The Australian Taxation Office (ATO) has announced its four key areas of focus for the 2022 tax season.
The ATO says emphasis this year will be placed upon:
• record keeping
• work-related expenses
• rental property income and deductions
• capital gains from property, crypto assets and shares.
The Tax Office highlights areas they believe pose a risk to the community and tax revenues, or simply where they believe people consistently make the most errors.
Expenses and record keeping
Assistant Commissioner Tim Loh explained that the ATO is targeting problem areas where people make mistakes. He suggests rethinking your claims and ensuring you can satisfy the three golden rules:
• You spent your own money and were not reimbursed.
• If the expense is a mix of income generation and private use, you can only claim the portion that produced income.
• You must have a record to prove it.
Loh recommends starting now and getting a jump on organising income and deduction records. He says this will ensure a smoother tax time but warns against claiming deductions you are not entitled to. The ATO he says will be taking “firm action” against people deliberately increasing their refund, falsifying records or making unsubstantiated claims.
Rental income and deductions
If you own a rental property, you must ensure you are declaring all of the income you received. This could include short-term rental arrangements, insurance payouts and any bond money returned.
“We know a lot of rental property owners use a registered tax agent to help with their tax affairs,” says Loh. “I encourage you to keep good records, as all rental income and deductions need to be entered manually, you can ask your registered tax agent for assistance.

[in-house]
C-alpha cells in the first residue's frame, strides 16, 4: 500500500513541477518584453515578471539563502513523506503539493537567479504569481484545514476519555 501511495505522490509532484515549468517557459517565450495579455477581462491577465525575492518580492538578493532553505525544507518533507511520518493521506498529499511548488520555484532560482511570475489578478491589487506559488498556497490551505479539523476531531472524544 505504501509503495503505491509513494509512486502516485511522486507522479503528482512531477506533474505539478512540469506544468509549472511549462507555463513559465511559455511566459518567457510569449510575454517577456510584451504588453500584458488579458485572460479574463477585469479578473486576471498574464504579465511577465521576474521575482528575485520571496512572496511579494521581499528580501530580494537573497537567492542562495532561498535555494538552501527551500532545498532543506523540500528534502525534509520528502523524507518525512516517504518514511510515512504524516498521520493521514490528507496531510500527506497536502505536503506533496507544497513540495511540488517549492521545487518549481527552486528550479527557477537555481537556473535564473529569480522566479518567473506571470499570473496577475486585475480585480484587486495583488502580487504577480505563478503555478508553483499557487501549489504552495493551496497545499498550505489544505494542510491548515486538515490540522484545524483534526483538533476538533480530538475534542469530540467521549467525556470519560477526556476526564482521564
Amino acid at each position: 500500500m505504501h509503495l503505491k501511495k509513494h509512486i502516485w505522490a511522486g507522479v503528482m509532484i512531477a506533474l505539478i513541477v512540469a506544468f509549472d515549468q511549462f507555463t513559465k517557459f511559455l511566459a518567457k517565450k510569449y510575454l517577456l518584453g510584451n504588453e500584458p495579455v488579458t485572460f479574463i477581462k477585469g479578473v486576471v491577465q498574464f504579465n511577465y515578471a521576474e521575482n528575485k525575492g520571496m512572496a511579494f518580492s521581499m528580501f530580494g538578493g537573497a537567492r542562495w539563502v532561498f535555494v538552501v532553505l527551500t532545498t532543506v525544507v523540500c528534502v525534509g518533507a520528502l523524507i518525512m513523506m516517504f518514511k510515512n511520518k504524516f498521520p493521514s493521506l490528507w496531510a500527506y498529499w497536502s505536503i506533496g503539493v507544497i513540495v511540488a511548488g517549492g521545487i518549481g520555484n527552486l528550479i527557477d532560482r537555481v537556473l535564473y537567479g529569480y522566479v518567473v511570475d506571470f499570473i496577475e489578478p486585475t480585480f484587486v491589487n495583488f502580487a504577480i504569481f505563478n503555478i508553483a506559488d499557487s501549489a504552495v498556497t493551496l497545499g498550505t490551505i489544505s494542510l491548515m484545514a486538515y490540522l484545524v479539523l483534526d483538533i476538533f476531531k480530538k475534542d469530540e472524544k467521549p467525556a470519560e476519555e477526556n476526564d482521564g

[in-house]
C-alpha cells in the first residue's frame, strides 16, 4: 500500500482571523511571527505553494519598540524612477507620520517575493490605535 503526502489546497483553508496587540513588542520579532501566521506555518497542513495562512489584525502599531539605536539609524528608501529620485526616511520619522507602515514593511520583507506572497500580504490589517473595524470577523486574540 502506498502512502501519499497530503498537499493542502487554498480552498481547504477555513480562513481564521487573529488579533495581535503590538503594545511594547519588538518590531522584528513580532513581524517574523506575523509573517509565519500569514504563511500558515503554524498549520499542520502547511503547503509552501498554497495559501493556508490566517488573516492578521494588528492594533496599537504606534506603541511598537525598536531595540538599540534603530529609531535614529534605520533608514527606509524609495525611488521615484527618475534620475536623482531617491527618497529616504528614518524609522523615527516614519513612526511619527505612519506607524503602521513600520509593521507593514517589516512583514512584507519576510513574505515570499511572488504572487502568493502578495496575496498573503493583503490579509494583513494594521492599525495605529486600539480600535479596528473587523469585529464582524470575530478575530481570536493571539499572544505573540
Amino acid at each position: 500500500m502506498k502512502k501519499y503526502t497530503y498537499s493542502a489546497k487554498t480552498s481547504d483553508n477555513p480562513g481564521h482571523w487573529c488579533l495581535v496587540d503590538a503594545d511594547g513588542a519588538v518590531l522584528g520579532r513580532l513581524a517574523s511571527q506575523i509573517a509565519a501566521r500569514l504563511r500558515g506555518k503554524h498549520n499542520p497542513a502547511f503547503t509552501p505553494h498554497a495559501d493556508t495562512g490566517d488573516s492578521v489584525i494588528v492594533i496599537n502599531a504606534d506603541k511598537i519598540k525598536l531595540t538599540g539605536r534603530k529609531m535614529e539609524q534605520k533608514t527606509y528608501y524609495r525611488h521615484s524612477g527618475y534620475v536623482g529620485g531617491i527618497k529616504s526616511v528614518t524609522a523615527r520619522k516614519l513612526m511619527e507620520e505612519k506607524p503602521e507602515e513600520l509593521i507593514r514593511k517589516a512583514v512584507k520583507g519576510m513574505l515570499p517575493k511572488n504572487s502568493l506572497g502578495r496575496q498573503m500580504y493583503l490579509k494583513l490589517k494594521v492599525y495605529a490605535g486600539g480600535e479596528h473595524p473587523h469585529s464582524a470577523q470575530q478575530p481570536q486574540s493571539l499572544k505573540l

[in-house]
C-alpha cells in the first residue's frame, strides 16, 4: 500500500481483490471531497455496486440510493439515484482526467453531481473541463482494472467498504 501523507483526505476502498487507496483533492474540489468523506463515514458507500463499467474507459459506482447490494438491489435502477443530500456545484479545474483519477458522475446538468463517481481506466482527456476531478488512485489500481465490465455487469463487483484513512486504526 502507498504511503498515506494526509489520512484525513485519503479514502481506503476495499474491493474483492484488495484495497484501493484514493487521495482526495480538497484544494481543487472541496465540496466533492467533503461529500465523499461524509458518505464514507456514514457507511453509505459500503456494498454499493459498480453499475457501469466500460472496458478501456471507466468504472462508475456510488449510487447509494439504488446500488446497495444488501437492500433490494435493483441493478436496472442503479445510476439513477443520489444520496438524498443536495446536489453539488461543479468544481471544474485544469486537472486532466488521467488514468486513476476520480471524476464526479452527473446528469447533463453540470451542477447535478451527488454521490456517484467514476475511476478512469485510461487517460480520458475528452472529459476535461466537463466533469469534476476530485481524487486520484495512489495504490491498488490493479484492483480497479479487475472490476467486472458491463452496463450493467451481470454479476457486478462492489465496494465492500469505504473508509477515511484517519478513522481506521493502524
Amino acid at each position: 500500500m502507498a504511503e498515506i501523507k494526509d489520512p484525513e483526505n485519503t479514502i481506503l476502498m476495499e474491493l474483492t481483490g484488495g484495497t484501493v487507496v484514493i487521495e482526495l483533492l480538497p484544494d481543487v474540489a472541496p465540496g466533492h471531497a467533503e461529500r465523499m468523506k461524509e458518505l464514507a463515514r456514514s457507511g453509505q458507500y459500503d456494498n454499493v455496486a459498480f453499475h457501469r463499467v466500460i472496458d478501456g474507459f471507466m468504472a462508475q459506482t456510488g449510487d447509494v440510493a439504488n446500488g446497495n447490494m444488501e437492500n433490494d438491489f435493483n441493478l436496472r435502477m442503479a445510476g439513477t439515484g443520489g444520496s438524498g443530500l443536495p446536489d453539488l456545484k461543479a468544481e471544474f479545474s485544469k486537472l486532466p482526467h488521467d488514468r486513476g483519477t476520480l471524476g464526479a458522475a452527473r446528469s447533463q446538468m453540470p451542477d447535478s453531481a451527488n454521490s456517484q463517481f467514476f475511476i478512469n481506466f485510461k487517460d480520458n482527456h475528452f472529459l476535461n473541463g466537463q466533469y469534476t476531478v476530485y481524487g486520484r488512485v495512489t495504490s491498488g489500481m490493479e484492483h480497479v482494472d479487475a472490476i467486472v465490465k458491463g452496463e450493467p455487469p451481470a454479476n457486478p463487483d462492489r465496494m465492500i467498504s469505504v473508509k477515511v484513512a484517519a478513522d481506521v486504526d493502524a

“If we do notice a discrepancy, it may delay the processing of your refund as we may contact you or your registered tax agent to correct your return.
“We can also ask for supporting documentation for any claim that you make, even after your notice of assessment issues.”
Assistant Commissioner Loh added that given the strength of the property market in recent years, any investor who sold real estate this year will draw additional scrutiny.
If you sold an asset, be it property, shares or crypto currency, you will need to calculate a capital gain or loss and include it in your tax return. A capital gain or capital loss is the difference between what you paid for an asset and what you receive when you dispose of it.
Loh also warned against relying solely on pre-filled information and suggested people double check that all the information is correct.
“While we receive and match a lot of information on rental income, foreign sourced income and capital gains events involving shares, crypto-currency and property, we don’t pre-fill any of that information for you,” said Loh.
He added that the ATO used data collection processes to track Australians buying, selling and exchanging assets and that it was important for people to understand their tax obligations at all times.
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